Viewing the Rockets last season, you could tell Lin wasn’t able to stay with the quicker, stronger guards on the perimeter.  Players would blow past him, and it would place a heavy burden on Dwight Howard and Terrence Jones to defend the rim.

Lin, Bryant, Young, Boozer, and Jordan Hill is the ideal starting five in many people’s eyes, and even that provides difficulties.  Young has proven that he’s more comfortable coming in as a scorer off the bench, and that’s when he exploded for his 30 and 40 point nights last season.

Seeing how Bryant and Scott have been close friends since 1996, there’s some belief that Kobe will completely buy in to anything Scott preaches in practice.

He’s going to do things the way the coach wants, but he’s also going to give Scott his perspective on what needs to be stressed.  That’s the part of veteran player and veteran coach relationships that needs to be understood, as both can bring their own strategies to the table.

On the defensive end, Jordan Hill is the guy you look at as the focus in this starting lineup.

Very undersized for a center, Hill isn’t a shot-blocker or a middle man that other teams circle on their scouting report.  Nonetheless, he has exactly what Randle owns; a non-stop motor on the glass that will limit second-chance opportunities for other teams.  Seeing more minutes this season with that outrageous $9 million owed to him this season, Hill will be the one relied on when it comes to defense.  Does that work out for Scott?  Maybe to start the year, but not when the guards get drained of energy down the stretch of the season.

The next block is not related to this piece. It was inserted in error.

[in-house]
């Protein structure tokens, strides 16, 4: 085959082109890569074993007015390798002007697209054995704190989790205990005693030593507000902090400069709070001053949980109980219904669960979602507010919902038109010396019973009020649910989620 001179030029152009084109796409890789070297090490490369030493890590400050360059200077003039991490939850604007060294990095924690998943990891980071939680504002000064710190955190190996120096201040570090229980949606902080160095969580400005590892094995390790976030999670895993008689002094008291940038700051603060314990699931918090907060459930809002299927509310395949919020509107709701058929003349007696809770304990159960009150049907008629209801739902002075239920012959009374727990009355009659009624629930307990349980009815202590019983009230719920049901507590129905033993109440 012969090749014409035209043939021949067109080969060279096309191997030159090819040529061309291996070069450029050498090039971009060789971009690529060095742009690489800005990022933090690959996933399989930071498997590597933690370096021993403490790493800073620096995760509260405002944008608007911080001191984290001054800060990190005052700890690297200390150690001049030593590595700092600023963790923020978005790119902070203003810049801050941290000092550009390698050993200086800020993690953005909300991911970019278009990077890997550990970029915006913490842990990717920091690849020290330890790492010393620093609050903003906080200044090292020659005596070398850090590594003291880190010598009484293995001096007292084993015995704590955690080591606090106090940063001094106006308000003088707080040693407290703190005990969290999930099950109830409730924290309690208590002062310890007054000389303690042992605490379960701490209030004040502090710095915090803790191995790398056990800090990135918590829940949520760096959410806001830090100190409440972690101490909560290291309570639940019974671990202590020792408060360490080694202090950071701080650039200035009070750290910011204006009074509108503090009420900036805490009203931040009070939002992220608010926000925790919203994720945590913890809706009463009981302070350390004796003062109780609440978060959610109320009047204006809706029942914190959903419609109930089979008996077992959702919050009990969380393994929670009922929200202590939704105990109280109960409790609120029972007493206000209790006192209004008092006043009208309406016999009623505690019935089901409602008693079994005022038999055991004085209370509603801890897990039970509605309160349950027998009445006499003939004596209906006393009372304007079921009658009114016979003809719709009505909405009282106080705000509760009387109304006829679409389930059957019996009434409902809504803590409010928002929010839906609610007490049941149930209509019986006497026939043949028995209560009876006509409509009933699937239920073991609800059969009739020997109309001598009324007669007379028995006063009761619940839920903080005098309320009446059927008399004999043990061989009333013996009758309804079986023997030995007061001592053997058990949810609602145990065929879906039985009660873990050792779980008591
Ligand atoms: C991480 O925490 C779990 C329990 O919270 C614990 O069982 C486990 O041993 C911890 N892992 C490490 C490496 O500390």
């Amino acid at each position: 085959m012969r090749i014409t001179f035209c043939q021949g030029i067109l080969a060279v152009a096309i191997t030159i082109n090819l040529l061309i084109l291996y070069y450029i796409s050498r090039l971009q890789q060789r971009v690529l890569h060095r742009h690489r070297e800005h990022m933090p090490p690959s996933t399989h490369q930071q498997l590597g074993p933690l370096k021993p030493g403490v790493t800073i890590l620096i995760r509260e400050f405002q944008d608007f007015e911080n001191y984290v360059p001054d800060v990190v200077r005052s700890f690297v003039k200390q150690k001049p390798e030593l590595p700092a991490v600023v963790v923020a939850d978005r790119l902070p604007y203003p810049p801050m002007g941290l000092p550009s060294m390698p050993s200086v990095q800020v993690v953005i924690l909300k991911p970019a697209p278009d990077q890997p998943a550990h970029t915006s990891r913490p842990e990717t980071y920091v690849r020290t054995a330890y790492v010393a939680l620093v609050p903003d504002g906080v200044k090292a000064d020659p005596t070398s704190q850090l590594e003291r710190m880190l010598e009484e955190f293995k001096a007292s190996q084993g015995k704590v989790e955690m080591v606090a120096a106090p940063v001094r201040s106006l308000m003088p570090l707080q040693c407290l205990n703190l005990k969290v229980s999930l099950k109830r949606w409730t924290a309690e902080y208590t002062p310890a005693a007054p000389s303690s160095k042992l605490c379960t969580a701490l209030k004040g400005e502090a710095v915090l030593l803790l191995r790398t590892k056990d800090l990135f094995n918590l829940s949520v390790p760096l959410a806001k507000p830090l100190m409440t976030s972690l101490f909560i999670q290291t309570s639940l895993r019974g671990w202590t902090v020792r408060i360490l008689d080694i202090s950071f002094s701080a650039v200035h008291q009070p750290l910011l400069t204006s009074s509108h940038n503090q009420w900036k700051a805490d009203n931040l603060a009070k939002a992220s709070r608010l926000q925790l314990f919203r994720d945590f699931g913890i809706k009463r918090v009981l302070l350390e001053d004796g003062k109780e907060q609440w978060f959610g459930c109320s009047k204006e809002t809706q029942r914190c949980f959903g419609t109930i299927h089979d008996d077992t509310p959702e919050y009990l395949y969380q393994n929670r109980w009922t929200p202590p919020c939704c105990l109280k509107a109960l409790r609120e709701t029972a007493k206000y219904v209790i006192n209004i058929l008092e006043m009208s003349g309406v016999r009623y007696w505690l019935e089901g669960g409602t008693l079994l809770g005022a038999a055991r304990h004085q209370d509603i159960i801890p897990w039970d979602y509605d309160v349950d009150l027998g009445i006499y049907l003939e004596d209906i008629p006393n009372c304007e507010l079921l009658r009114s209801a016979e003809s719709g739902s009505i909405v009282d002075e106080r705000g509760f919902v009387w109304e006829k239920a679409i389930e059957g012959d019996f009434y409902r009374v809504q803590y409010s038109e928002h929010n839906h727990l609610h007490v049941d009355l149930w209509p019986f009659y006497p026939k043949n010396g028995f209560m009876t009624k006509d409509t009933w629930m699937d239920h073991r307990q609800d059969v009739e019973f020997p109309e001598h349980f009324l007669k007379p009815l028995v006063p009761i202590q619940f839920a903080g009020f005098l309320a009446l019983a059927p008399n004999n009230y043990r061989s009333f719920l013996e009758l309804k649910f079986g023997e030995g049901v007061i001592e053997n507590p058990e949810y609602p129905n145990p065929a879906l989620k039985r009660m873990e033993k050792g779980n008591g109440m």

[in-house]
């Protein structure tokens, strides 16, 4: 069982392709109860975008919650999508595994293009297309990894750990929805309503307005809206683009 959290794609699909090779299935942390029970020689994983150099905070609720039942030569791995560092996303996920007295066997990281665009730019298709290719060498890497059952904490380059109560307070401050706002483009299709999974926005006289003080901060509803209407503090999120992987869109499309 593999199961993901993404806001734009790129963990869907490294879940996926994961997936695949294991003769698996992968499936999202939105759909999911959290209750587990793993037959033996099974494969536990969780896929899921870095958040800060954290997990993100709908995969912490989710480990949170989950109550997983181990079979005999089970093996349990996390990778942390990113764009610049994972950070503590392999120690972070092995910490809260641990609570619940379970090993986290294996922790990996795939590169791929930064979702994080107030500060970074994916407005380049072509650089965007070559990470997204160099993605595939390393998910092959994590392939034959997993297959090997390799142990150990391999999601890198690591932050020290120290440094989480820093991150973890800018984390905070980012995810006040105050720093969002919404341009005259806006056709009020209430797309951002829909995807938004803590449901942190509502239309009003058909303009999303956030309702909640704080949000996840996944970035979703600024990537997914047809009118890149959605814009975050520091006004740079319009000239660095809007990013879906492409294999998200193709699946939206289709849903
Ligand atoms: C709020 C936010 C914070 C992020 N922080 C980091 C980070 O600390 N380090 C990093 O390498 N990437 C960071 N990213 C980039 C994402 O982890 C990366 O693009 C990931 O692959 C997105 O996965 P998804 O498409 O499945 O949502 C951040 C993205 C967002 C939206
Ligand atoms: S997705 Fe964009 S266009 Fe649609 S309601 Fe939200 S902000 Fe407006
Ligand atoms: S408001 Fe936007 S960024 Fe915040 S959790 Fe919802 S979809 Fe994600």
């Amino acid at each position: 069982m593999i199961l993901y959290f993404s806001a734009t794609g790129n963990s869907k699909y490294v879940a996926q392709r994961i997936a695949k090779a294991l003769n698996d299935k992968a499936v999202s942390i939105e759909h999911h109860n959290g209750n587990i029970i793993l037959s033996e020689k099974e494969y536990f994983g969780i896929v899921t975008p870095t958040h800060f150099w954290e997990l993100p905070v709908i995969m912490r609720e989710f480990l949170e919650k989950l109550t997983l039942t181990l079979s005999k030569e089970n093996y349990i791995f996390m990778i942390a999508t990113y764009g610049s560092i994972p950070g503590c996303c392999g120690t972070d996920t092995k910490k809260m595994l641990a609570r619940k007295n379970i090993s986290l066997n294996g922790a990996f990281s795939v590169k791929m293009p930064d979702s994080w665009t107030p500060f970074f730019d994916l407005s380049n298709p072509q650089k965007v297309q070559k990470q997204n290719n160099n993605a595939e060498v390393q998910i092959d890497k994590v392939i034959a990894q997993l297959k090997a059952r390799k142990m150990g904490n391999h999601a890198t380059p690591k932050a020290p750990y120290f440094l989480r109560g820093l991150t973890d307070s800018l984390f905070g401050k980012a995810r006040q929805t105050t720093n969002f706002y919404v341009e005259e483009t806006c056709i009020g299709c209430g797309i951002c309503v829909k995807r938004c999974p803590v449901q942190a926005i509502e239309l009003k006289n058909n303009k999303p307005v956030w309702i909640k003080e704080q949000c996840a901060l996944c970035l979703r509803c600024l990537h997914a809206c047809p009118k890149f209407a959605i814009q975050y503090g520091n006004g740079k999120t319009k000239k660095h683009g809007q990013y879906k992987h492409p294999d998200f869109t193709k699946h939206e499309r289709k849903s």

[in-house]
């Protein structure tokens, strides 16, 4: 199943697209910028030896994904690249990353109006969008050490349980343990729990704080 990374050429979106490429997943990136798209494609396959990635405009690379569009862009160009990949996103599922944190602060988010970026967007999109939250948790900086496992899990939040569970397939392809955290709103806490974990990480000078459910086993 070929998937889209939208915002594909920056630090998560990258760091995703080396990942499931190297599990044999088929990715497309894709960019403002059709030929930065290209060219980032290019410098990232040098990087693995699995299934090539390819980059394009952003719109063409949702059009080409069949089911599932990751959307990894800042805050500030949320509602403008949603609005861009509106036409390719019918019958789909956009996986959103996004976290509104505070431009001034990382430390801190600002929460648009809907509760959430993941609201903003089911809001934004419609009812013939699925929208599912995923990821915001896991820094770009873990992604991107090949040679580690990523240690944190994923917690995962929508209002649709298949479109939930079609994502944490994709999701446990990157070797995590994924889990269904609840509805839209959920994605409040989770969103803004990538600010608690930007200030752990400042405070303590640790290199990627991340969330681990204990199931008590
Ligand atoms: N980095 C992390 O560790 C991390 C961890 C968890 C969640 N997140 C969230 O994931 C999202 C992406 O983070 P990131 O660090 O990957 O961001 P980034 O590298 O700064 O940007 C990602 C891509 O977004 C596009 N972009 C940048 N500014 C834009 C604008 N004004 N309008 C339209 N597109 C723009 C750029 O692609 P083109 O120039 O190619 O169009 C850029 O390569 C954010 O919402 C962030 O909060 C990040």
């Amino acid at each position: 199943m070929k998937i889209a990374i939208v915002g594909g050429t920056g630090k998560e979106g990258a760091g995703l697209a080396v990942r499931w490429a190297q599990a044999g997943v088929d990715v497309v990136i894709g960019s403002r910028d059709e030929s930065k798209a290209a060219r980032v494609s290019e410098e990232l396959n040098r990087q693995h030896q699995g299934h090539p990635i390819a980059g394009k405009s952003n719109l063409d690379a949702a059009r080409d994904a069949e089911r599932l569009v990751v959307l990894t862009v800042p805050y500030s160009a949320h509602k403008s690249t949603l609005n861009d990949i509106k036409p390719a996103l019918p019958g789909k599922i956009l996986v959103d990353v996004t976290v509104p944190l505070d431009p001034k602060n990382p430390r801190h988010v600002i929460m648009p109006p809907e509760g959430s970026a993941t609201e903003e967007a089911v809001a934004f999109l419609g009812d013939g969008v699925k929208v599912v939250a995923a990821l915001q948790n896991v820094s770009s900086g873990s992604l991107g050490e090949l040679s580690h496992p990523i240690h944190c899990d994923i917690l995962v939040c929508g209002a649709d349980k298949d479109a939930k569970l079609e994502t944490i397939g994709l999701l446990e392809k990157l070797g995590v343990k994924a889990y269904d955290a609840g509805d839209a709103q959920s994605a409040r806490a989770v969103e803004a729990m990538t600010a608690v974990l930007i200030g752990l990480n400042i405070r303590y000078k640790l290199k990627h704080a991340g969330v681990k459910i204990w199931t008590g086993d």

For Scott and the Lakers, it all starts and ends with being able to limit penetration.

Byron Scott

January 27, 2013; Los Angeles, CA, USA; Oklahoma City Thunder small forward Kevin Durant (35) controls the ball against the defense of Los Angeles Lakers shooting guard Kobe Bryant (24) during the first half at Staples Center. Mandatory Credit: Gary A. Vasquez-USA TODAY Sports

Once Kobe, Lin, Xavier Henry, and Jordan Clarkson get winded or faced with quicker competition, it’s putting too much strain on the frontcourt when you have a Russell Westbrook or Derrick Rose blazing to the middle.  The most you can do is foul in majority of those scenarios.

Scott coached the New Jersey Nets to league-leading defensive ratings in 2001-02 and 2002-03, holding opponents to under 100 points per 100 possessions.  In this league, that’s what’s necessary to build a championship team.

Unfortunately, I’m a firm believer that you can’t place a coach on a roster and expect him to give you the same results.  The NBA is about the players, not the coaches.  At the end of the day, those guys have to get out on the court and actually execute what you preach.

Scott will experience this once November is here, and see that the Western Conference is tougher to defend that it was when he coached Chris Paul and the Hornets.  In reality, it’s nearly impossible to stop the attacks.  This conference is at an all-time high, and it’s to the dismay of these Lakers.

Shane Young is an NBA credentialed writer for 8 Points, 9 Seconds and HoopsHabit.com. For all Indiana Pacers, Los Angeles Lakers, or general NBA coverage, follow @YoungNBA and @HoopsHabit on Twitter.




Tags: Byron Scott Defense Jeremy Lin Jordan Hill Kobe Bryant Lakers Defense Los Angeles Lakers